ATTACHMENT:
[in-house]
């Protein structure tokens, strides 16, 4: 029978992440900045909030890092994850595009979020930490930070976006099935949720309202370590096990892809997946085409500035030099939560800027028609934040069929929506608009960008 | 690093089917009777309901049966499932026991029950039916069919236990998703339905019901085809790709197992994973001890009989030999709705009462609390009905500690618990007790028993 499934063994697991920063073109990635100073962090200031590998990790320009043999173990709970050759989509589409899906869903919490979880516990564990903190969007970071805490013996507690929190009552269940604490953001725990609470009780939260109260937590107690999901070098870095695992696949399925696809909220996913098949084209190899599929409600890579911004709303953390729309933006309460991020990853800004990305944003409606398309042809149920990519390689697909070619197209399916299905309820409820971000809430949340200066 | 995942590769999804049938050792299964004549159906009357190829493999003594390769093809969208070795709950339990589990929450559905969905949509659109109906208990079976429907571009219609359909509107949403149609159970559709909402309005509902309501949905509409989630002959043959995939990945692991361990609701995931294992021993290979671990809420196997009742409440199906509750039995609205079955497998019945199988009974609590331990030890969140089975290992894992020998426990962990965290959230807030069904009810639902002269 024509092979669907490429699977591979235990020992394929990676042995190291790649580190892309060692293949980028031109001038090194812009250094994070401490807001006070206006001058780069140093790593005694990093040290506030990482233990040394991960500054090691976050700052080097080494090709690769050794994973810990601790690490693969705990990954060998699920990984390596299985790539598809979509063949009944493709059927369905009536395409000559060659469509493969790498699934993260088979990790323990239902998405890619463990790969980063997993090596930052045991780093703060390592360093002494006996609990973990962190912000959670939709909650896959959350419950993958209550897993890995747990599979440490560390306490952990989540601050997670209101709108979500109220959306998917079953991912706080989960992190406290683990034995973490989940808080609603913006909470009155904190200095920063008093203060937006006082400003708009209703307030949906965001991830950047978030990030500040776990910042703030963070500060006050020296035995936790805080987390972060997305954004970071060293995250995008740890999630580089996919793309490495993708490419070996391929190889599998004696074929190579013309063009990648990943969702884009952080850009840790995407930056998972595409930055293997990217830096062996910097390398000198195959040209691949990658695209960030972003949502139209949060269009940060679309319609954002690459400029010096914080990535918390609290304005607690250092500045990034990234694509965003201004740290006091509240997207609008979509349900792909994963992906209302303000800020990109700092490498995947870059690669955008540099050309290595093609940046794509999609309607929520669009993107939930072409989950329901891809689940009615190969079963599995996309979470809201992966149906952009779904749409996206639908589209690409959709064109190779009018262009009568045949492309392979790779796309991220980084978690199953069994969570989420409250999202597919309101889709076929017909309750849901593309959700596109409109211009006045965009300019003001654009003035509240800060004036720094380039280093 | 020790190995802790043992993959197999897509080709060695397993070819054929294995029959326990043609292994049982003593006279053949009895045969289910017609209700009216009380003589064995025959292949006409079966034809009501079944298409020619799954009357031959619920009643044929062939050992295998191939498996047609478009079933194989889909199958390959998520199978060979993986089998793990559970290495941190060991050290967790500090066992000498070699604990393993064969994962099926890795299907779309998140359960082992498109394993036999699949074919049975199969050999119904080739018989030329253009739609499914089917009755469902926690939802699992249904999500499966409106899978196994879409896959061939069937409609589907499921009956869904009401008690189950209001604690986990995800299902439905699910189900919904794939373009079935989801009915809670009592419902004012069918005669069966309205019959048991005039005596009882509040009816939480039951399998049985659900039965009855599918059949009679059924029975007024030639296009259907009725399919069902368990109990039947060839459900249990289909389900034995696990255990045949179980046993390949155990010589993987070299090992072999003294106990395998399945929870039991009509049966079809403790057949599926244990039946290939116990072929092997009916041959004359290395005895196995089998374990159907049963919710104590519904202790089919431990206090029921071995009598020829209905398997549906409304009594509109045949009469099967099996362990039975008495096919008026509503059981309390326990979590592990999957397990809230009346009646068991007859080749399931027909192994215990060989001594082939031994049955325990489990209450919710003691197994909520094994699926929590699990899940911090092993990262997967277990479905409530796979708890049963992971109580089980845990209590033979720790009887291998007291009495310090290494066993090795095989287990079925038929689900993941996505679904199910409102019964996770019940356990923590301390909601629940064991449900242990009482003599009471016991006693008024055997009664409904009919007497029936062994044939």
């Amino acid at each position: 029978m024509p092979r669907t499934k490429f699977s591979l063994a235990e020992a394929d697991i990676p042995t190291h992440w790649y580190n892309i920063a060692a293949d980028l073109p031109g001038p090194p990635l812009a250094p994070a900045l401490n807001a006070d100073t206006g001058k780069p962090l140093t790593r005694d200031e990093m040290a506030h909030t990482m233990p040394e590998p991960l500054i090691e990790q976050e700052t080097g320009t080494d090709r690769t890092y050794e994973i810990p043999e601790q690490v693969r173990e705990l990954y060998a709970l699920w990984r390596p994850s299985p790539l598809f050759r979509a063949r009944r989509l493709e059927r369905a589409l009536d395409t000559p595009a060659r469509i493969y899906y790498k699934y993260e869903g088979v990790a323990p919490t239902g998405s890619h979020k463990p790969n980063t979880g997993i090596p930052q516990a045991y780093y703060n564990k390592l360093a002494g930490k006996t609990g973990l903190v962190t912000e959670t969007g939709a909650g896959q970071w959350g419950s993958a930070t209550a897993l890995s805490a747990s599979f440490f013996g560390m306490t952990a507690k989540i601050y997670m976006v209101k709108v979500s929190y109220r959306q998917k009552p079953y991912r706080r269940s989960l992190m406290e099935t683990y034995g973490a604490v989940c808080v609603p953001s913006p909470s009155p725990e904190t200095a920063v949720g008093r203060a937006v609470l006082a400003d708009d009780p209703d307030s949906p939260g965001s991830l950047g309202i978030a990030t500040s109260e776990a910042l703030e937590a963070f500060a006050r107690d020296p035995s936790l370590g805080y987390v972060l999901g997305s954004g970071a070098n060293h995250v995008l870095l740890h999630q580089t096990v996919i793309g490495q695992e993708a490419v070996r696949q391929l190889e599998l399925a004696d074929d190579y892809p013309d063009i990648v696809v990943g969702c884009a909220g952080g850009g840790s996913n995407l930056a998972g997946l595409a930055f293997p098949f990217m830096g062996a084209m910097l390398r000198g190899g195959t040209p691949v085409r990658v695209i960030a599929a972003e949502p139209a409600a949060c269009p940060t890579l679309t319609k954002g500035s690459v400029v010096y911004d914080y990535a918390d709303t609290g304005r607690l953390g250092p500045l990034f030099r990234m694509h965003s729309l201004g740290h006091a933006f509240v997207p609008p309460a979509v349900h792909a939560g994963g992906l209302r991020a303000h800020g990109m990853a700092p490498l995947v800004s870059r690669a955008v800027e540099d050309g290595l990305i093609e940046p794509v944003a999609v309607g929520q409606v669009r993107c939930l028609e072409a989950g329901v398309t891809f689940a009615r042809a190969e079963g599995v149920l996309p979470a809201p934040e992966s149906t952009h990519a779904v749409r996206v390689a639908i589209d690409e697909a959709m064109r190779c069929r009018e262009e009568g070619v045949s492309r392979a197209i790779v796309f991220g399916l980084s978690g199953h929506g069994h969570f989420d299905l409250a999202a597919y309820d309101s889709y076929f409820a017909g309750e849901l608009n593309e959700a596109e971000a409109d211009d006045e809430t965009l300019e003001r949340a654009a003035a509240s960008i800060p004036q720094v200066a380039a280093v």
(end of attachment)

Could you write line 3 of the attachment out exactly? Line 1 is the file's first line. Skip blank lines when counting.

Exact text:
């Amino acid at each position: 029978m024509p092979r669907t499934k490429f699977s591979l063994a235990e020992a394929d697991i990676p042995t190291h992440w790649y580190n892309i920063a060692a293949d980028l073109p031109g001038p090194p990635l812009a250094p994070a900045l401490n807001a006070d100073t206006g001058k780069p962090l140093t790593r005694d200031e990093m040290a506030h909030t990482m233990p040394e590998p991960l500054i090691e990790q976050e700052t080097g320009t080494d090709r690769t890092y050794e994973i810990p043999e601790q690490v693969r173990e705990l990954y060998a709970l699920w990984r390596p994850s299985p790539l598809f050759r979509a063949r009944r989509l493709e059927r369905a589409l009536d395409t000559p595009a060659r469509i493969y899906y790498k699934y993260e869903g088979v990790a323990p919490t239902g998405s890619h979020k463990p790969n980063t979880g997993i090596p930052q516990a045991y780093y703060n564990k390592l360093a002494g930490k006996t609990g973990l903190v962190t912000e959670t969007g939709a909650g896959q970071w959350g419950s993958a930070t209550a897993l890995s805490a747990s599979f440490f013996g560390m306490t952990a507690k989540i601050y997670m976006v209101k709108v979500s929190y109220r959306q998917k009552p079953y991912r706080r269940s989960l992190m406290e099935t683990y034995g973490a604490v989940c808080v609603p953001s913006p909470s009155p725990e904190t200095a920063v949720g008093r203060a937006v609470l006082a400003d708009d009780p209703d307030s949906p939260g965001s991830l950047g309202i978030a990030t500040s109260e776990a910042l703030e937590a963070f500060a006050r107690d020296p035995s936790l370590g805080y987390v972060l999901g997305s954004g970071a070098n060293h995250v995008l870095l740890h999630q580089t096990v996919i793309g490495q695992e993708a490419v070996r696949q391929l190889e599998l399925a004696d074929d190579y892809p013309d063009i990648v696809v990943g969702c884009a909220g952080g850009g840790s996913n995407l930056a998972g997946l595409a930055f293997p098949f990217m830096g062996a084209m910097l390398r000198g190899g195959t040209p691949v085409r990658v695209i960030a599929a972003e949502p139209a409600a949060c269009p940060t890579l679309t319609k954002g500035s690459v400029v010096y911004d914080y990535a918390d709303t609290g304005r607690l953390g250092p500045l990034f030099r990234m694509h965003s729309l201004g740290h006091a933006f509240v997207p609008p309460a979509v349900h792909a939560g994963g992906l209302r991020a303000h800020g990109m990853a700092p490498l995947v800004s870059r690669a955008v800027e540099d050309g290595l990305i093609e940046p794509v944003a999609v309607g929520q409606v669009r993107c939930l028609e072409a989950g329901v398309t891809f689940a009615r042809a190969e079963g599995v149920l996309p979470a809201p934040e992966s149906t952009h990519a779904v749409r996206v390689a639908i589209d690409e697909a959709m064109r190779c069929r009018e262009e009568g070619v045949s492309r392979a197209i790779v796309f991220g399916l980084s978690g199953h929506g069994h969570f989420d299905l409250a999202a597919y309820d309101s889709y076929f409820a017909g309750e849901l608009n593309e959700a596109e971000a409109d211009d006045e809430t965009l300019e003001r949340a654009a003035a509240s960008i800060p004036q720094v200066a380039a280093v």